Beyond the Lights Review

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Cast:
Gugu Mbatha-Raw as Noni Jean
Nate Parker as Kaz
Minnie Driver as Macy Jean
Richard Colson Baker as Kid Culprit
Danny Glover as Captain Nicol
Darryl Stephens as Quentin
Elaine Tan as April
Isaac Keys as Jonas
Tyler Christopher as Liam King
Benito Martinez as Jesse Soria
Aisha Hinds as J Stanley
India Jean-Jacques as Noni (age 10)
Deidrie Henry as Felicia

Directed by Gina Prince-Blythewood

Story:
Pop star Noni Jean (Gugu Mbatha-Raw) has achieved huge amounts of fame even before the release of her first album, but she’s unhappy with her life and the lack of control she has in her career. A drunken suicide attempt is prevented by L.A. policeman Kaz (Nate Parker) and the two of them bond, but as their relationship blooms into a romance, Kaz realizes that Noni’s life in the spotlight is very different from his own working class lifestyle.

Analysis:
Movies set in the world of the music business tend to raise red flags with me, maybe because I spent nearly 20 years working in the music business and I know exactly how hard it is for female recording artists to make it on their own terms in a business that pressures them with the myth that sex equals sales. “Love and Basketball” writer/director Gina Prince-Blythewood has enough empathy to create a fairy tale romance within that world that’s far less shallow and superficial than it might have been in the hands of a male filmmaker, but it’s far from perfect.

We first meet Noni Jean as a young girl in Brixton, being entered into a talent contest by her mother (Minnie Driver) where she sings Nina Simone’s “Blackbird,” but only winning second place. Cut forward sixteen years and that little girl has grown up and is almost unrecognizable as we watch her new underdressed and oversexed incarnation, strutting her stuff in a music video for a white rapper named Kid Culprit. Her mother is still pushing Noni to bigger fame and fortune, but she clearly isn’t happy and after drinking a bit too much, she sits on the railing of her hotel balcony, thinking about jumping. Coming to her rescue is Nate Parker’s Kaz, a beat cop who is filling in on security detail for Noni. While the tabloids strive to learn the dirty truth behind her rescue, the public eats up the growing romance between them as she brings Kaz to events and parades him before the camera.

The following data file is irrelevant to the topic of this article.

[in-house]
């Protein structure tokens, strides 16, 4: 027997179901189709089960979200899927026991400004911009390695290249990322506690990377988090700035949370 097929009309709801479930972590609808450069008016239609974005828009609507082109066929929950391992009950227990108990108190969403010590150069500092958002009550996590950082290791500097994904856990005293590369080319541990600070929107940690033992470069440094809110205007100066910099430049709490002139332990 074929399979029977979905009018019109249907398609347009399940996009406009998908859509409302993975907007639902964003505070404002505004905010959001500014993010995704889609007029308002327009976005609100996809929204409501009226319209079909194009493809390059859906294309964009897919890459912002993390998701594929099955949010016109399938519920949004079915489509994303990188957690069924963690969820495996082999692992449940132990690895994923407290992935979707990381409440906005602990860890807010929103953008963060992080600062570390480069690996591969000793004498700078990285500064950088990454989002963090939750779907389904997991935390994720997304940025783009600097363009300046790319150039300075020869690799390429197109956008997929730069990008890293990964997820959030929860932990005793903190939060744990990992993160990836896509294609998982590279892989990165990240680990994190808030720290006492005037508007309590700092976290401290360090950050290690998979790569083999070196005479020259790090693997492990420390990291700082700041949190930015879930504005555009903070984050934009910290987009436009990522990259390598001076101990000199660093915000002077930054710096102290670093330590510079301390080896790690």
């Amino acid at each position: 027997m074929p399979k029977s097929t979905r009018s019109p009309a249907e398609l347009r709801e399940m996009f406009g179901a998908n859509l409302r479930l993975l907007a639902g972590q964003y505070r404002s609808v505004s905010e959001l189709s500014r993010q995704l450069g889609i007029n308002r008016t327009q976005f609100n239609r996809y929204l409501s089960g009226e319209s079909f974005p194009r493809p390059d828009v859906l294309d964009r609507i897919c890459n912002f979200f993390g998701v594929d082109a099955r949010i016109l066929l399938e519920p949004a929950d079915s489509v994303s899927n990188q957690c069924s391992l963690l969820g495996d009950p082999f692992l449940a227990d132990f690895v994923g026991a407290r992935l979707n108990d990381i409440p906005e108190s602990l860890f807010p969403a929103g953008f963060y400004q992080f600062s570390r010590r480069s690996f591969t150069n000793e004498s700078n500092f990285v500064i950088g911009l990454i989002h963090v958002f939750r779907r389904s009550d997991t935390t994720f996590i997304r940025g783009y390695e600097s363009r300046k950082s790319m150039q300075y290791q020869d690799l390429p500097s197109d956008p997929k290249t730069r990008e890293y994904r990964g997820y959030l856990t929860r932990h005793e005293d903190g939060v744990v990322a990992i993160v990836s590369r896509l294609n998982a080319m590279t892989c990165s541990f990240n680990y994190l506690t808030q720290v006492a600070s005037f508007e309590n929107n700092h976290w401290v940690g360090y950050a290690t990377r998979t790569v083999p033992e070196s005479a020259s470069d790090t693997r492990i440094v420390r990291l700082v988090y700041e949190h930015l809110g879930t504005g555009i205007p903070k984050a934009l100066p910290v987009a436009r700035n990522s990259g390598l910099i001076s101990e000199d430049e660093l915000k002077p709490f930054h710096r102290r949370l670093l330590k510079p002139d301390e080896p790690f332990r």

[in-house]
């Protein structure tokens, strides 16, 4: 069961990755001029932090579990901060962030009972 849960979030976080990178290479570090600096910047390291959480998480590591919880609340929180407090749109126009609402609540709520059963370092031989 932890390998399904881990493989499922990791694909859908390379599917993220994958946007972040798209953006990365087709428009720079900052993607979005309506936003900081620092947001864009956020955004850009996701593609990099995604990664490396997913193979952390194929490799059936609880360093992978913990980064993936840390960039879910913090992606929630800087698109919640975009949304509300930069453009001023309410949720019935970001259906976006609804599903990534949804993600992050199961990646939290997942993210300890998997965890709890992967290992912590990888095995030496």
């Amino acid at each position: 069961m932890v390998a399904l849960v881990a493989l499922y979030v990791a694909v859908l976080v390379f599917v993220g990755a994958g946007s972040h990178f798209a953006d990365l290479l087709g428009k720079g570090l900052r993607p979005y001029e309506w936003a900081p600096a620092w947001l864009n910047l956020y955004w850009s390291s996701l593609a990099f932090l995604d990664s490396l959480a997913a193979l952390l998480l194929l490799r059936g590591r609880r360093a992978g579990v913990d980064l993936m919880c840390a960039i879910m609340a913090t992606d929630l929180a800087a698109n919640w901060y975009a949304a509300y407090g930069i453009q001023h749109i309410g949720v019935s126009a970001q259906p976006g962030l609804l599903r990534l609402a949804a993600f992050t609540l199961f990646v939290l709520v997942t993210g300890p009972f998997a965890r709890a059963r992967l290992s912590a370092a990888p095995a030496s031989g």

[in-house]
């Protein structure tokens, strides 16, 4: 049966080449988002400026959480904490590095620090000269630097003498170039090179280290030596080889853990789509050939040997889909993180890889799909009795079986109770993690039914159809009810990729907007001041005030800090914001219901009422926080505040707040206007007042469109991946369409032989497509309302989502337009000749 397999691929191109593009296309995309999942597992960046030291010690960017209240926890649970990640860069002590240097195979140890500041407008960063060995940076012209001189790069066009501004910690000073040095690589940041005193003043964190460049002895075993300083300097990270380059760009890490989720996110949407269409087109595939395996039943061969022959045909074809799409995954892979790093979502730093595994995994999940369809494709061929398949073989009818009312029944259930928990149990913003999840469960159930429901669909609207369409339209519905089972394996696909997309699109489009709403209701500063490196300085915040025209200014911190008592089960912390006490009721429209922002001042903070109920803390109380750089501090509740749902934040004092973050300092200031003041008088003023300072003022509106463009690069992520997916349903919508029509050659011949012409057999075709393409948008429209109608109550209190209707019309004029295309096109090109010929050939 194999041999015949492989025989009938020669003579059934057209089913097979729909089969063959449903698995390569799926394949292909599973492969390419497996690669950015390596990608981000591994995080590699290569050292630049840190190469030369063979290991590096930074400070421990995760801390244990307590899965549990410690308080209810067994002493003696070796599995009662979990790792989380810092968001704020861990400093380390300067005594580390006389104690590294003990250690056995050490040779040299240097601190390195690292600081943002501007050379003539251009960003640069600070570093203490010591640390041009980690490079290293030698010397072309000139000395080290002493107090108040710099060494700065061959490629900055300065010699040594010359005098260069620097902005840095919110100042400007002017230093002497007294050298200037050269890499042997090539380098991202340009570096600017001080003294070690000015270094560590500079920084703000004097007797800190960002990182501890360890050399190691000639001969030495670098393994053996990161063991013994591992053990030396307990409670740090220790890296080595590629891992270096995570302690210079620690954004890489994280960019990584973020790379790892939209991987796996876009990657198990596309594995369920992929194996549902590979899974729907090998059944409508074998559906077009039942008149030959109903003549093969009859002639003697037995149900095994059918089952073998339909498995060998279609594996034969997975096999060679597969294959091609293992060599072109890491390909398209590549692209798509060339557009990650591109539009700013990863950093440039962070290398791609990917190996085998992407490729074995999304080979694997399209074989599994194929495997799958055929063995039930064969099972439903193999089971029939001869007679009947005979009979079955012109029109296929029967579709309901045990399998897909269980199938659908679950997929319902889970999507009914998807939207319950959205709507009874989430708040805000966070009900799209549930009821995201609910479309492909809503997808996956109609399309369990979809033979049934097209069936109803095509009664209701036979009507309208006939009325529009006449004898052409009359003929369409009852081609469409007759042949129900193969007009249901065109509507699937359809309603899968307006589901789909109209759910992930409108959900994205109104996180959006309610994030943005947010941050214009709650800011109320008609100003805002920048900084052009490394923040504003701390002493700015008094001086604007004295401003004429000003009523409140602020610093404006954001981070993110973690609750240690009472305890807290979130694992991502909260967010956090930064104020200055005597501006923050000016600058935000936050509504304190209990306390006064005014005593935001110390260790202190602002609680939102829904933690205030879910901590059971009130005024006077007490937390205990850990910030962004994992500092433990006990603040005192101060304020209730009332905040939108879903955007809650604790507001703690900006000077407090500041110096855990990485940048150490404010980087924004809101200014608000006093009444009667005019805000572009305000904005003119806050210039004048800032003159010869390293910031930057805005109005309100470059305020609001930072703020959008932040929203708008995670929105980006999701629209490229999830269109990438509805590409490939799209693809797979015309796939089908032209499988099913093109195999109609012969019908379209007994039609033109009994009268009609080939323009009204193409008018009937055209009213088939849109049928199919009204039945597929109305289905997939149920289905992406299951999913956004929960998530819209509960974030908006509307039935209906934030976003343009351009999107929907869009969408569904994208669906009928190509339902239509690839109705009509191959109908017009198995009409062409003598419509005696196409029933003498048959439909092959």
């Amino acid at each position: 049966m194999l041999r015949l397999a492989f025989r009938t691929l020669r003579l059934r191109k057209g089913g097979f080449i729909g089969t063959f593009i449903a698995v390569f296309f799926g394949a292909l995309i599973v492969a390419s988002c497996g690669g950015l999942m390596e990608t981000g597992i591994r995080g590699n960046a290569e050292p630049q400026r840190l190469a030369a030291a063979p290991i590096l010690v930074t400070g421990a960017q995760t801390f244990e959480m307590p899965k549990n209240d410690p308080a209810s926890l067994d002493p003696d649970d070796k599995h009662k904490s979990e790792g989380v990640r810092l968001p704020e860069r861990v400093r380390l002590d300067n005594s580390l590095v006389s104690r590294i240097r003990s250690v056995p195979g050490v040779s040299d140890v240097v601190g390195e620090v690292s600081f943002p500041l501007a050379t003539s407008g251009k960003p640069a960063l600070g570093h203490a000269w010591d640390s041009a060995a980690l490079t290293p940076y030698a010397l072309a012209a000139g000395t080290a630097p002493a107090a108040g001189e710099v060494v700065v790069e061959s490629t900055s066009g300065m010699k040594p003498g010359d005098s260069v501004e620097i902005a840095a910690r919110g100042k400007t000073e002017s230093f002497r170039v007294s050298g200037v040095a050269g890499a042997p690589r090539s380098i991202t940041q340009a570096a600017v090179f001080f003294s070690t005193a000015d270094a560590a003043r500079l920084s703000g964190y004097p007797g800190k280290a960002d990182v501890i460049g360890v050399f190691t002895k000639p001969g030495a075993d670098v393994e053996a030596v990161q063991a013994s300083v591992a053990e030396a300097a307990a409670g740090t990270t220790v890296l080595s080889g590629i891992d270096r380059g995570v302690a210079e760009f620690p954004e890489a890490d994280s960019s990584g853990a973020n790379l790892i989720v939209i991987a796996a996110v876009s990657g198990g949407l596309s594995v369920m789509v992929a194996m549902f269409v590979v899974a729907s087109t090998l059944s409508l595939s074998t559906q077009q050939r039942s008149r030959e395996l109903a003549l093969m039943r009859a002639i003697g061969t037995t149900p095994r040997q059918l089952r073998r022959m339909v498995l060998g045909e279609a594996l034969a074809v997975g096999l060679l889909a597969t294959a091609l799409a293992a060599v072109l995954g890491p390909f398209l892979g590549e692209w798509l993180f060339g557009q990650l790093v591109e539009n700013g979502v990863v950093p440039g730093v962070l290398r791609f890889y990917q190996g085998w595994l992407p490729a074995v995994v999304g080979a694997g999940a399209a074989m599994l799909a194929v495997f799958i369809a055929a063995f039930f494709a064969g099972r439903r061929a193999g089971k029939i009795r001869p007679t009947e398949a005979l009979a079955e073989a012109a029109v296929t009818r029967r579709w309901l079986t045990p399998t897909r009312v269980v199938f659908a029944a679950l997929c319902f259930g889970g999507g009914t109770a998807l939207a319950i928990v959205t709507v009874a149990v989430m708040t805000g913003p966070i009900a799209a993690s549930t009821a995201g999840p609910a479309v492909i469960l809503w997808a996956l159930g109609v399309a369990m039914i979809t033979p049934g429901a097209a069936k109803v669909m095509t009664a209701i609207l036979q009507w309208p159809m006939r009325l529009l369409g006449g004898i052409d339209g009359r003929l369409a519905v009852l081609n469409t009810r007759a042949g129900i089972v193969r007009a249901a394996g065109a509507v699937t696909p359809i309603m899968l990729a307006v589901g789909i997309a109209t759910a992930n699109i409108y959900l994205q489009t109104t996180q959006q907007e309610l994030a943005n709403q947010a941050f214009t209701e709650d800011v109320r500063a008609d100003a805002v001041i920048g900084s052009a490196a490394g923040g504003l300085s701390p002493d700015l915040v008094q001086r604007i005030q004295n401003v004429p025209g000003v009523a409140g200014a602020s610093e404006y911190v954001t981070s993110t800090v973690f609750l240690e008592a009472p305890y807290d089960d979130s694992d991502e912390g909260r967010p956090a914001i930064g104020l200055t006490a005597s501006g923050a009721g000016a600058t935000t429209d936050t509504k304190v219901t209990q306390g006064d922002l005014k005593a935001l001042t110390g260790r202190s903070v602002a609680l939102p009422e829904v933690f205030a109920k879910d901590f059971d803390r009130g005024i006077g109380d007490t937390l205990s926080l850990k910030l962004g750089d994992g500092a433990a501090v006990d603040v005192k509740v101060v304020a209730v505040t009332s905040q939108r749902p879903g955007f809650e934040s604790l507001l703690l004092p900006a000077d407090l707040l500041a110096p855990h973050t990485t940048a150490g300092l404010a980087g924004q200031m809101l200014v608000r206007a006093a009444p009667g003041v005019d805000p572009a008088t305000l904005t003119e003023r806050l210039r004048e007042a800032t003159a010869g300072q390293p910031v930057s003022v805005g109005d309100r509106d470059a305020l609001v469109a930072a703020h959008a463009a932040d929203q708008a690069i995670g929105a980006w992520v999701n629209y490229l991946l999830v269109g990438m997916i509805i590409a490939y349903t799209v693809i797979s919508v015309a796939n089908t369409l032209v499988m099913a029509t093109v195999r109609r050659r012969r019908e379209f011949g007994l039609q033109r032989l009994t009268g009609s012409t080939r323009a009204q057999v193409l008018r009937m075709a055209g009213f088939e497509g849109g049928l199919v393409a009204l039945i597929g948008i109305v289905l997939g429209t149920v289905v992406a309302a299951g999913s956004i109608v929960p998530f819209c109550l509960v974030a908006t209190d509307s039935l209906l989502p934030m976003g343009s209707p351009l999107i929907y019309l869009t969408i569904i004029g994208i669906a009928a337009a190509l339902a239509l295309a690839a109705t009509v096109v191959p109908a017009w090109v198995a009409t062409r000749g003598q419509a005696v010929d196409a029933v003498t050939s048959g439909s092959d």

There really wasn’t much that interested me in the first half of this movie, since a lot of it caters to those who read tabloids and hang onto everything “celebrities” do on a daily basis. Noni’s fame and lifestyle is the kind of thing most people dream of having, but the very idea of having a working class “every man” enter the life of this damaged pop star and saving her is somewhat forced and feels somewhat sexist especially coming from a woman filmmaker.

Despite that quibble, Prince-Blythewood proves herself more than capable of taking what is a fairly simple and standard romantic premise and give it just enough weight and emotion to make it better than it could have been. Part of that is finding just the right actors to help her pull that off. I was already impressed by British actress Gugu Mbatha-Raw when I saw her in the period drama “Belle” earlier this year, but with Noni Jean, she creates a rich character that goes through the type of transformation that makes you wonder which side of Noni is closer to the actress’ actual look. Nate Parker works as a rugged romantic lead while keeping the drama grounded.

It’s only when Kaz drags Noni to Mexico for a getaway where she can go into hiding and escape all the troubles she’s been having that it gets easier to start warming up to their romance, as it begins to feel more feasible. Eventually, Noni is discovered and has to return to Hollywood to deal with the repercussions of her actions. During her break, she’s decided to write her own song (kind of an odd sequel-of-sorts to “Blackbird”) and wants to try to get it on her album, which allows her to learn where her mother’s allegiances lie. That leads to one of the film’s more interesting takeaways that maybe Noni was never meant to represent a Rihanna-like pop singer, but maybe someone more like Alicia Keys, a singer-songwriter who has fought hard to control her own career decisions (and who also happens to have starred in Prince-Blythewood’s previous film).

The Bottom Line:
There are a few silly, sappy moments in “Beyond the Lights,” as one might expect in a movie about a hard-to-believe fairy tale romance, but Prince-Blythewood’s attempt to create authenticity in a story set within the music business is elevated by having solid actors like Gugu Mbatha-Raw and Nate Parker to bolster it.